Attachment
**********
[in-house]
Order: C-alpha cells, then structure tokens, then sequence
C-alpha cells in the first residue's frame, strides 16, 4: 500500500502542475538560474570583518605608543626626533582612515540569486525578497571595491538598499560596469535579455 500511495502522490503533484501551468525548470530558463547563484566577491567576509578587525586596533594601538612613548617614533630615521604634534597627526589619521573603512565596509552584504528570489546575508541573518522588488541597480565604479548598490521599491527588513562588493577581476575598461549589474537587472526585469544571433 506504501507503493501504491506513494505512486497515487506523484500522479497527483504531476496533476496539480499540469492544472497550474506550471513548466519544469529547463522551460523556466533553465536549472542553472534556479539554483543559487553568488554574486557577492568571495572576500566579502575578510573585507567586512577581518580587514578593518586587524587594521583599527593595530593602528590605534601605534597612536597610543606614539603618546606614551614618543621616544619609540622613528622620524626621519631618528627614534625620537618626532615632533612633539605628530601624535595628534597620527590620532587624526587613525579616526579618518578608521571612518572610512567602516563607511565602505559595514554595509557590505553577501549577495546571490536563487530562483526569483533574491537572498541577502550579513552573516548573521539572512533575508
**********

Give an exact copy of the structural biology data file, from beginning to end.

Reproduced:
[in-house]
Order: C-alpha cells, then structure tokens, then sequence
C-alpha cells in the first residue's frame, strides 16, 4: 500500500502542475538560474570583518605608543626626533582612515540569486525578497571595491538598499560596469535579455 500511495502522490503533484501551468525548470530558463547563484566577491567576509578587525586596533594601538612613548617614533630615521604634534597627526589619521573603512565596509552584504528570489546575508541573518522588488541597480565604479548598490521599491527588513562588493577581476575598461549589474537587472526585469544571433 506504501507503493501504491506513494505512486497515487506523484500522479497527483504531476496533476496539480499540469492544472497550474506550471513548466519544469529547463522551460523556466533553465536549472542553472534556479539554483543559487553568488554574486557577492568571495572576500566579502575578510573585507567586512577581518580587514578593518586587524587594521583599527593595530593602528590605534601605534597612536597610543606614539603618546606614551614618543621616544619609540622613528622620524626621519631618528627614534625620537618626532615632533612633539605628530601624535595628534597620527590620532587624526587613525579616526579618518578608521571612518572610512567602516563607511565602505559595514554595509557590505553577501549577495546571490536563487530562483526569483533574491537572498541577502550579513552573516548573521539572512533575508